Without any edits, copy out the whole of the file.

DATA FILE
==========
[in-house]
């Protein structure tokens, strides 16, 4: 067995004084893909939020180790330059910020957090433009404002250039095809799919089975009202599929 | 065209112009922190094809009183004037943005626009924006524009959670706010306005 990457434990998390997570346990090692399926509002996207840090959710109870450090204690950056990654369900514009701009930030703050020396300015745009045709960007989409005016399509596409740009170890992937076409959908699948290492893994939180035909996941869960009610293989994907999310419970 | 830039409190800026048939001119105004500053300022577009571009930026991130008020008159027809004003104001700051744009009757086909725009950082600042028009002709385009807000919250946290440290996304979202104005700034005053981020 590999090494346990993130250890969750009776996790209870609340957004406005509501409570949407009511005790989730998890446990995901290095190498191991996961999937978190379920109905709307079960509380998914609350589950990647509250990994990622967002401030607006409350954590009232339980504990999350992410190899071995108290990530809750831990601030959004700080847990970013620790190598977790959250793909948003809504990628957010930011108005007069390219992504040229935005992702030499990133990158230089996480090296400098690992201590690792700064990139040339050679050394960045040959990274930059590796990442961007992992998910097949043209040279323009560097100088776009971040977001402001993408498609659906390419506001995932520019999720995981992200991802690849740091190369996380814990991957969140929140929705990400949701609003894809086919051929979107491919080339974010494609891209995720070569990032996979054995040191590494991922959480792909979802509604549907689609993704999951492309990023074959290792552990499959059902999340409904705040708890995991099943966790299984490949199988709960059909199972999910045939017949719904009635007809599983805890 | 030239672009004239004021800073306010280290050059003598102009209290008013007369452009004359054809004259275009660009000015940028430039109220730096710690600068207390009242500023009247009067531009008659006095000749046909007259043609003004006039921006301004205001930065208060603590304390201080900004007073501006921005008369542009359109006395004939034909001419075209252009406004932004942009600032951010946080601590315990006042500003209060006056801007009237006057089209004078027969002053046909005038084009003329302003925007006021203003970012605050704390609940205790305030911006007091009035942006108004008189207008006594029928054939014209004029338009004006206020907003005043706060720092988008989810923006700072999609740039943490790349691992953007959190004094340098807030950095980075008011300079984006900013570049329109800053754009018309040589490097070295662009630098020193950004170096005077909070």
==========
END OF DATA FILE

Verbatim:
[in-house]
């Protein structure tokens, strides 16, 4: 067995004084893909939020180790330059910020957090433009404002250039095809799919089975009202599929 | 065209112009922190094809009183004037943005626009924006524009959670706010306005 990457434990998390997570346990090692399926509002996207840090959710109870450090204690950056990654369900514009701009930030703050020396300015745009045709960007989409005016399509596409740009170890992937076409959908699948290492893994939180035909996941869960009610293989994907999310419970 | 830039409190800026048939001119105004500053300022577009571009930026991130008020008159027809004003104001700051744009009757086909725009950082600042028009002709385009807000919250946290440290996304979202104005700034005053981020 590999090494346990993130250890969750009776996790209870609340957004406005509501409570949407009511005790989730998890446990995901290095190498191991996961999937978190379920109905709307079960509380998914609350589950990647509250990994990622967002401030607006409350954590009232339980504990999350992410190899071995108290990530809750831990601030959004700080847990970013620790190598977790959250793909948003809504990628957010930011108005007069390219992504040229935005992702030499990133990158230089996480090296400098690992201590690792700064990139040339050679050394960045040959990274930059590796990442961007992992998910097949043209040279323009560097100088776009971040977001402001993408498609659906390419506001995932520019999720995981992200991802690849740091190369996380814990991957969140929140929705990400949701609003894809086919051929979107491919080339974010494609891209995720070569990032996979054995040191590494991922959480792909979802509604549907689609993704999951492309990023074959290792552990499959059902999340409904705040708890995991099943966790299984490949199988709960059909199972999910045939017949719904009635007809599983805890 | 030239672009004239004021800073306010280290050059003598102009209290008013007369452009004359054809004259275009660009000015940028430039109220730096710690600068207390009242500023009247009067531009008659006095000749046909007259043609003004006039921006301004205001930065208060603590304390201080900004007073501006921005008369542009359109006395004939034909001419075209252009406004932004942009600032951010946080601590315990006042500003209060006056801007009237006057089209004078027969002053046909005038084009003329302003925007006021203003970012605050704390609940205790305030911006007091009035942006108004008189207008006594029928054939014209004029338009004006206020907003005043706060720092988008989810923006700072999609740039943490790349691992953007959190004094340098807030950095980075008011300079984006900013570049329109800053754009018309040589490097070295662009630098020193950004170096005077909070």